COLE FISTED his hands in Finn’s blue paramedic uniform and hauled him to his feet, ignoring the joyous cries of the onlookers, the tear-filled thank-yous from one of the families, and the good jobs from the swarm of firemen and paramedics around them. Instead, Cole focused solely on the weight of Finn’s body, his hands roving over Finn’s shoulders, reassuring himself that his best friend had really emerged from the burning building whole and unhurt. Finn stumbled once upright. Ash and soot stained his pale cheeks, and the fabric of his uniform burned hot under Cole’s palms.
“What the fuck, Finn?” Cole yelled over the wail of sirens and the roar of the hoses trained on the building. Thick smoke billowed around them while what was once an apartment building turned into an inferno threatening collapse. “What the fuck were you thinking?”
Finn looked dazed, his brown eyes wide and red rimmed, reflecting the violent orange flames behind them. Sweat slicked his brown hair down on his forehead, dripped off the end of his nose, and streaked through the grime caked on his skin. He grabbed Cole’s shoulders, fingers clutching the tough fabric of the flame-retardant jacket, and held on. He planted his forehead on Cole’s chest and took huge gulping breaths. Finn coughed, lungs seizing, trying his damndest to drag in air, back arching, shuddering in Cole’s grip.
“Can’t fucking breathe,” he finally managed. “Yell at me later.”
Cole’s adrenaline-fueled fury dimmed, softening into worry and something akin to fondness, despite his friend’s irresponsible and frankly stupid actions. He supported Finn to his own damn ambulance and shoved him into the back next to a gurney. Finn’s partner, Jack, handed him an oxygen mask, which Finn placed over his face with shaking hands, eyes fluttering shut as he breathed in deep.
Seeing Finn sitting there on the floor of the ambulance, slumped over, his uniform singed, sucking in air like it was a precious and fragile thing had Cole weak-kneed. His own fire-response gear felt stifling, the thick jacket pulled at his shoulders, the boots felt like weights on his feet. They were a reminder of the recklessness of Finn’s actions, how he had run into that building without equipment, without training, without any regard for his own life. Cole hadn’t been there to see it, to stop him, since Finn and Jack’s ambulance had beaten the fire trucks by a good few minutes. He had only witnessed the aftermath—the agonizing moments until Finn ran out of the apartment complex, kid clutched to his chest, and then the final groan of the building as it caved in, reduced to concrete rubble and embers. Cole watched, heart in his throat, when Finn fell to his knees as soon as he was clear of the front steps.
Finn was safe now, tucked into the back of the ambulance, Jack looking him over and bandaging a burn on Finn’s arm, and Cole should have walked away. His team was busy, fighting a fire that continued to burn behind him, emitting a solid wall of heat. But he couldn’t go, couldn’t get his feet to move. He stood there, torn between wanting to pummel Finn and wanting to kiss him until the heavy pulse of fear in his veins finally evened out.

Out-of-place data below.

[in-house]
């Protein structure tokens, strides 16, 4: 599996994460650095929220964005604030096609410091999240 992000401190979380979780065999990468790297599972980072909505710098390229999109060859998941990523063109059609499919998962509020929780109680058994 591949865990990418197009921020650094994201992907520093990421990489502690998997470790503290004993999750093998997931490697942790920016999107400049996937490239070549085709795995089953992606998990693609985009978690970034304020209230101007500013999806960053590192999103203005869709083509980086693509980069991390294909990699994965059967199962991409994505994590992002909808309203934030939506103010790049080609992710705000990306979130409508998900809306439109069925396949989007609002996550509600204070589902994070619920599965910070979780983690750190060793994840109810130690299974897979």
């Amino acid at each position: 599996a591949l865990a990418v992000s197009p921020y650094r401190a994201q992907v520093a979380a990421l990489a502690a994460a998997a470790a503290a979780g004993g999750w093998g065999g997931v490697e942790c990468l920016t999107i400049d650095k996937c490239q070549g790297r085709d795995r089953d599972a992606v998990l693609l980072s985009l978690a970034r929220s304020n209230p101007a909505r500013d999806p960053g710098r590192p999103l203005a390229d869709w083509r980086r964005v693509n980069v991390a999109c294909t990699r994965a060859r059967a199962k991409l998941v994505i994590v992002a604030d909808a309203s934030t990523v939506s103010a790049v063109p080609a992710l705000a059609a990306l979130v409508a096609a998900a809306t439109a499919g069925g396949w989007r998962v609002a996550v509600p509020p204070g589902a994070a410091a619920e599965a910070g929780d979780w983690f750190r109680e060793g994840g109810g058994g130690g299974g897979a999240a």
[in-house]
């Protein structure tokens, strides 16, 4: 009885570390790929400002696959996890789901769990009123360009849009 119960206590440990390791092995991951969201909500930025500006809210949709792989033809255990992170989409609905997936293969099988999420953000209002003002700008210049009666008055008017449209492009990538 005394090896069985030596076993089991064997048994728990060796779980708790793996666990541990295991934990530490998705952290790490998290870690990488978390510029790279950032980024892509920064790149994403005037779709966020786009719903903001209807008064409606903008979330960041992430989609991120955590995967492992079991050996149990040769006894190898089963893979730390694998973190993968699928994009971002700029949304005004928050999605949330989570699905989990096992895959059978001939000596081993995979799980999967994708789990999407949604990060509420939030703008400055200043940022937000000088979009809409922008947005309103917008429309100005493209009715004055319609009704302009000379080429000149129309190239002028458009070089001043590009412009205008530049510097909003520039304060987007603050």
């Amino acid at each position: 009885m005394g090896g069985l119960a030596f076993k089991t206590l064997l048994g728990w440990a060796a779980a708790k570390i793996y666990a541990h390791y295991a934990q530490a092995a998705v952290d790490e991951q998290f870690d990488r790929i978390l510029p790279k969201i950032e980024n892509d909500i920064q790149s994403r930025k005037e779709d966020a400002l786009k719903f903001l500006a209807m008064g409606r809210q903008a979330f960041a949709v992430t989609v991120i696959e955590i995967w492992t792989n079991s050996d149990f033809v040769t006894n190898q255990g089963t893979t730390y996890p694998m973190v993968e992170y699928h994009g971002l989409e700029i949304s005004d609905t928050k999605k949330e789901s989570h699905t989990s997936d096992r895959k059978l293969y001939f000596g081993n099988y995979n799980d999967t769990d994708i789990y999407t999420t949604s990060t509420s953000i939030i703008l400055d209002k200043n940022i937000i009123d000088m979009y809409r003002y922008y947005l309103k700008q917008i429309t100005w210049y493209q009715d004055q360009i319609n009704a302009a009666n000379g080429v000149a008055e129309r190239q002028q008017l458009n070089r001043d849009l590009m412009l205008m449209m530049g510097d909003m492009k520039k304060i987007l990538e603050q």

Finn noticed and quirked an eyebrow at Cole, still loitering near the back of the truck. He pulled the oxygen mask aside.
“Don’t you have a fire to fight?” he rasped.
“No, I have a best friend to ream out as soon as he can stand,” Cole shot back.
Finn’s expression darkened, and his lips twisted in annoyance. Despite Jack’s efforts to keep him sitting, Finn batted his hands away and obstinately pulled himself to shaky feet. He leaned against the side of the ambulance, exhausted and resigned. If anything, Finn was a stubborn fucker.
“Go on, then. I’m standing.” Finn’s voice sounded shredded, and Cole thought about turning away, but he didn’t. He couldn’t.
He clenched his fists instead and squared his shoulders. “You are a paramedic, not a firefighter.”
“I’m very aware of that fact.”
“You had no right to run into that building.”
Finn crossed his arms over his chest. The bandage on his forearm stood out stark white in the twilight. “You would have done the same.”
“Yeah, but I have the training. I have the equipment. I wouldn’t have stumbled out with my lungs full of smoke.”
“I did what I had to, and I’d do it again, especially to see that little boy with his family. Tonight, you guys were too slow. Don’t be pissed because we got here first.”
Cole’s pulse pounded; he could feel the throb of it in his temple. Anger welled bright and hot like the fire behind him.
“Don’t ever do it again.”
“What? Like you can stop me? You’re not my boss, Cole.”
“No, but I’m your friend. And I swear to God, Finn, if you ever do something like this again, I’ll make it my life to get you kicked out of the department.”
Finn’s mouth fell open in surprise, and a small cough escaped from his parted lips. “Fuck you, Cole. Fuck you and….” He suddenly bent over, arms dropping to wrap around his stomach. He coughed hard, then puked on the sidewalk. Before Cole could step forward to offer comfort, Jack appeared and shouldered between them, hands on Cole’s chest.
“You need to go, Cole,” Jack said, voice low. “I’ll take care of him, but you should go and calm down.”
Cole peered over Jack’s shoulder, and something painful and sharp thudded in his middle at seeing Finn pale and sick, his bloodless lips pressed together, eyes closed as he shakily wiped his mouth with his sleeve. The difference between this and Finn’s usual brash and sarcastic demeanor made Cole step back and take a long deep breath.
“Fine,” Cole said. “Make sure he goes to the hospital and gets checked out.”
“I will. Don’t worry.”
Cole gave Jack a sharp nod, then turned on his heel and walked away.